Monte Morris has only seen action in three NBA games with the Denver Nuggets this year. While most players who receive little playing time spend most of their time at the end of the bench cheering their teammates on, Morris’ situation is a bit different. He’s spent the majority of his rookie year in the G-League.
The NBA’s minor league has grown tremendously since it’s inception in 2001. All but four NBA teams have a G-League affiliate now. There are plans for the New Orleans Pelicans to have their own team by next season, and NBA Commissioner Adam Silver has spoken about having a team in Mexico.
As part of the NBA’s new collective bargaining agreement, they expanded the partnership between NBA teams and their G-League affiliates even more by adding two-way contracts. Essentially creating a 16th and 17th roster spot, two-way players are allowed to split time between an NBA team and the G-League.
For Morris, two-way contracts are an added opportunity for players to make an NBA roster.
“It’s a good chance for guys to make a roster, especially second-round picks to get a chance,” Morris told Basketball Insiders. “With two-way contracts, I feel like they’re going to get a lot better as far as rules and things like that go. This is the first year so they’re testing it out, but it’s a good opportunity. It’s a blessing at the end of the day.”
Morris was drafted by the Nuggets with the 51st overall pick in last summer’s draft. Second round picks are not afforded the guaranteed contract stability that comes with being a first-round pick. He was tabbed for a two-way contract almost immediately after he was drafted.
He had a stellar four years of college at Iowa State, where he was one of the top point guards in the nation as a senior. He also had a strong showing in Las Vegas with the Nuggets’ summer league team.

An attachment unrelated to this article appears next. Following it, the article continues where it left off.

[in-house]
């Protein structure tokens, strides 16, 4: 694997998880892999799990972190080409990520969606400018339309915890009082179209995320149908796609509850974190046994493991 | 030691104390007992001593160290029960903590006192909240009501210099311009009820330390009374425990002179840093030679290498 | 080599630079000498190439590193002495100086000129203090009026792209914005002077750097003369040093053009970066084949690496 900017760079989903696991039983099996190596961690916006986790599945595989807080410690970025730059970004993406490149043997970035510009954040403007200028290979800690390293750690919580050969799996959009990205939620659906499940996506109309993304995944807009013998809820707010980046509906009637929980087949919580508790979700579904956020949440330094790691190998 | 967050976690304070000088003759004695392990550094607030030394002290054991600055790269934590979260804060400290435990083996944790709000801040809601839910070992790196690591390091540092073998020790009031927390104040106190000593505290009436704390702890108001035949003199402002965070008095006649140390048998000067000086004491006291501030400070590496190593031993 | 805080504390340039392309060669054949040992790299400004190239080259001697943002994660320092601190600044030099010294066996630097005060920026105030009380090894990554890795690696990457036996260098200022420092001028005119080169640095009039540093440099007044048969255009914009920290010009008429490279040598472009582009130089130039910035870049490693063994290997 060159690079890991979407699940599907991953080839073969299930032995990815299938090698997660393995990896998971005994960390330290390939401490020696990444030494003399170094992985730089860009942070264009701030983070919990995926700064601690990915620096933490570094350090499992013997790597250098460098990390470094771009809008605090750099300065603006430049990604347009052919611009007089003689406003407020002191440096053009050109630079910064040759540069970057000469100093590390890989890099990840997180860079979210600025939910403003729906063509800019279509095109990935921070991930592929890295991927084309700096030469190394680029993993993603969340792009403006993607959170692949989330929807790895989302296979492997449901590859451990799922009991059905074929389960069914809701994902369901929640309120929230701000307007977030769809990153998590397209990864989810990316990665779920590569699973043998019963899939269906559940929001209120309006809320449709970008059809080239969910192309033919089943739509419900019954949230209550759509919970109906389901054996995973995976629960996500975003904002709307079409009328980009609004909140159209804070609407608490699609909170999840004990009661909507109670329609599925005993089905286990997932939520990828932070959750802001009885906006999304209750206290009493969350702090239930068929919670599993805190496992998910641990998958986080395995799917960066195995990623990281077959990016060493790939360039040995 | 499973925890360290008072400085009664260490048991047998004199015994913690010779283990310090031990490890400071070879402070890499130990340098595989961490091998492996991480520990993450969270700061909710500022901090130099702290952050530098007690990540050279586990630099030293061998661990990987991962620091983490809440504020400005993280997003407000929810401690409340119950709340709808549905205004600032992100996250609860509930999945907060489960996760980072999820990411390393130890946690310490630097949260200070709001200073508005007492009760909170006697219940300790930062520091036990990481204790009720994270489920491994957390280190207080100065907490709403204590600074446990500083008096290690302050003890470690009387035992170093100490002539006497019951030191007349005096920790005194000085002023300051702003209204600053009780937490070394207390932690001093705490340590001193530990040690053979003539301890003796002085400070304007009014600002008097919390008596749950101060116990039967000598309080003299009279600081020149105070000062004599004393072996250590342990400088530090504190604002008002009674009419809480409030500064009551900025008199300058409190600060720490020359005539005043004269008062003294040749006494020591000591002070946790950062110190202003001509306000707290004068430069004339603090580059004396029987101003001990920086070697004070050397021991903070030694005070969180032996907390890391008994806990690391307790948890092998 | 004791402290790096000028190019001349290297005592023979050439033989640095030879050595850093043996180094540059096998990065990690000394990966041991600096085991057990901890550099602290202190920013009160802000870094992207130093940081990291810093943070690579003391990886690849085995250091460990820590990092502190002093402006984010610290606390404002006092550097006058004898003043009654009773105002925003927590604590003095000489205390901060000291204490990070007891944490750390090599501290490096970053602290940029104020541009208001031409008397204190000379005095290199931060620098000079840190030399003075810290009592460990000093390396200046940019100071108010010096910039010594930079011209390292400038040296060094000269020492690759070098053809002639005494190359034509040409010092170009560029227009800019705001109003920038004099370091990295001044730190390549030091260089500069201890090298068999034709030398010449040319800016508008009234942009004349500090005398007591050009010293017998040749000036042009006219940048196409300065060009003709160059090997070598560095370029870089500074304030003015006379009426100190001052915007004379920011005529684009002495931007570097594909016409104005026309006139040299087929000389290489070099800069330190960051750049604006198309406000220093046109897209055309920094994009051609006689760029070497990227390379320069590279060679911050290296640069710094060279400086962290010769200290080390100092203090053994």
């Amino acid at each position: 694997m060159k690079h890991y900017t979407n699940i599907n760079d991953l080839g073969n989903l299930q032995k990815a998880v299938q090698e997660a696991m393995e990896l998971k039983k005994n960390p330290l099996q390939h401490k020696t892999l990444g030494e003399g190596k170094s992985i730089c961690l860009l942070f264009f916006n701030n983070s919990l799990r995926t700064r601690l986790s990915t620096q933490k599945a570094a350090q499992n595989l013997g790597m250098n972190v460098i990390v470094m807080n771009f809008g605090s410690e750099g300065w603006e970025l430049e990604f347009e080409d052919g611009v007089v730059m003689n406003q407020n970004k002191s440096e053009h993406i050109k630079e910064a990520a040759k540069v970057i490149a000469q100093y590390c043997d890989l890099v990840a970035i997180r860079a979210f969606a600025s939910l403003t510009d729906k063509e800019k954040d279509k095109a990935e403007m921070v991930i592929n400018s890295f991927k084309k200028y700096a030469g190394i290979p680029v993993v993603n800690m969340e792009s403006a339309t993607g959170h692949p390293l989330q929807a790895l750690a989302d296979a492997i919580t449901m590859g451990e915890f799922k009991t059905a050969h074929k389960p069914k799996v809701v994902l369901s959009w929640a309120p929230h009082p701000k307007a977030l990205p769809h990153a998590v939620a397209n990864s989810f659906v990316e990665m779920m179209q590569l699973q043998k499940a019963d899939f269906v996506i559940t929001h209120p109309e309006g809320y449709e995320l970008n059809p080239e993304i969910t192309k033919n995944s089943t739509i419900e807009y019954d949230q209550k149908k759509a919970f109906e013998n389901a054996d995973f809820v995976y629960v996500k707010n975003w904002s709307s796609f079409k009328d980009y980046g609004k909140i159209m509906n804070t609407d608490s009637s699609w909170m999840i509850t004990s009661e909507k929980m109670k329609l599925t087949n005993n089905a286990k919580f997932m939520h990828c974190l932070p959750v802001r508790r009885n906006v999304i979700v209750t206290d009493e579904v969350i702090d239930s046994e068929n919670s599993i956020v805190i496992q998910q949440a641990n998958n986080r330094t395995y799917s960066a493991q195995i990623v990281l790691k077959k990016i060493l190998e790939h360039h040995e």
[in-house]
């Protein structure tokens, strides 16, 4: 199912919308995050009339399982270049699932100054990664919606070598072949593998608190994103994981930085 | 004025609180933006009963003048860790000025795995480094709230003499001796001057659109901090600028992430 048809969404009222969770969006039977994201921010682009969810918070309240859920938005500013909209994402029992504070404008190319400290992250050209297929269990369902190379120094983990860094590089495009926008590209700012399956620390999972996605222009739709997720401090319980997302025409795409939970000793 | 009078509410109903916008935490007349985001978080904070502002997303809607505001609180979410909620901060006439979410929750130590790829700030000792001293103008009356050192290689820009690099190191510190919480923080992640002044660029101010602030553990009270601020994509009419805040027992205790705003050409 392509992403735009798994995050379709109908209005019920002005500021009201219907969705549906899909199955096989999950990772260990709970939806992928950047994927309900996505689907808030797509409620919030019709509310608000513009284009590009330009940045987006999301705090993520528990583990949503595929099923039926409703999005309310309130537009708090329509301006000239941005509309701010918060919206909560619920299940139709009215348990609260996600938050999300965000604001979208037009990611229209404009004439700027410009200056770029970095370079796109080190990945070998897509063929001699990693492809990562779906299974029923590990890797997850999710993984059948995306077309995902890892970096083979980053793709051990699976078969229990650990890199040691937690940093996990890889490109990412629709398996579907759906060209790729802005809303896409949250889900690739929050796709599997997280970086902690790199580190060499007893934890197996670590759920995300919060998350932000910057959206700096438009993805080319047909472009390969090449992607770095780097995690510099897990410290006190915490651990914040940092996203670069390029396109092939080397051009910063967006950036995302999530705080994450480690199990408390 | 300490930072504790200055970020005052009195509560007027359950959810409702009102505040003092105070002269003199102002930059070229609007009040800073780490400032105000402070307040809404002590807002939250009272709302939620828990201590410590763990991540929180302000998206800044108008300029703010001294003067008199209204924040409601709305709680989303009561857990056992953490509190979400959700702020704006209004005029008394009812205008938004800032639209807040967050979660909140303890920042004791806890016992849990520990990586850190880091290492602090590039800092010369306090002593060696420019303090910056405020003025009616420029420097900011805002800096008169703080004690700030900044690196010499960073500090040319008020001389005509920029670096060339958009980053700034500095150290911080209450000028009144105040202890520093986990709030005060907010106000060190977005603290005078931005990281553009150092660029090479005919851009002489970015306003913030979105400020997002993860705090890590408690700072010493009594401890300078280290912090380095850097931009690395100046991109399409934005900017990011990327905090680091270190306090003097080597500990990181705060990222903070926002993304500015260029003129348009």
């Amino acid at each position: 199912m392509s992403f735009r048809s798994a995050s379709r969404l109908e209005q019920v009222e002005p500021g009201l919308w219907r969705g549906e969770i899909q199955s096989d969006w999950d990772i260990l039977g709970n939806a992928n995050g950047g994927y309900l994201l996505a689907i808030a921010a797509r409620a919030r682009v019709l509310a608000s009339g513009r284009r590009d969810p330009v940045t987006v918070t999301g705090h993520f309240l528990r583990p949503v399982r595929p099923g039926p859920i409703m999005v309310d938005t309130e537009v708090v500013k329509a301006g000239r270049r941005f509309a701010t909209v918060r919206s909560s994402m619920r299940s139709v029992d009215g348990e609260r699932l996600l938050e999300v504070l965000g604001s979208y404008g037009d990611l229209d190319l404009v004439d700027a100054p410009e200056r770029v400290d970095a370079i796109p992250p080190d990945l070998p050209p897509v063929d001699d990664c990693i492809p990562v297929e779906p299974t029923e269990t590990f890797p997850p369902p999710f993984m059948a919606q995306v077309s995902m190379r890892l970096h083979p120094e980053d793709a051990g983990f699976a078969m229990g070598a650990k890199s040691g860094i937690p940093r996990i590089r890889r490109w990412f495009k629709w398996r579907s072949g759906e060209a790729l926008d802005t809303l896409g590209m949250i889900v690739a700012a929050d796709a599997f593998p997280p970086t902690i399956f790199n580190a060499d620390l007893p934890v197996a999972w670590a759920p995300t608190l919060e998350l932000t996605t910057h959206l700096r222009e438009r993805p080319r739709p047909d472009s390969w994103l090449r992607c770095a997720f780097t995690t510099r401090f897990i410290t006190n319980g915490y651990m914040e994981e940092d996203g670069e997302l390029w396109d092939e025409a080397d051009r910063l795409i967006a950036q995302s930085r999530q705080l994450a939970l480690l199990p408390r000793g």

The Nuggets were a little crowded in the backcourt to begin the season with Jamal Murray and Emmanuel Mudiay ahead of Morris in the rotation. When Mudiay was injured and out of the rotation, Mike Malone opted to go with Will Barton as the backup point guard. The Nuggets’ trade deadline acquisition of Devin Harris pushed Morris farther back on the depth chart.
“The toughest thing is just staying mentally tough, staying true to yourself, and developing your own craft,” Morris told Basketball Insiders. “Just not losing that self-confidence cause you might not play when you go up. When you come down here [G-League], take advantage of it, have fun, and keep getting better.”
Morris has definitely done his part to stand out in the G-League. The Nuggets are without a sole affiliate, so they’ve used the Houston Rockets G-League team, the Rio Grande Valley Vipers, to get Morris additional experience. In 36 games with the Valley Vipers, he’s put up 18.2 points per game on 47.8 percent shooting from the field, 35.6 percent from the three-point line, 4.6 rebounds, 6.6 assists, and 1.8 steals.
He believes that if called upon, he can be a major contributor for the Nuggets. There are certain aspects he can bring to the team and he thinks it’s possible for him to play with Murray in the backcourt together.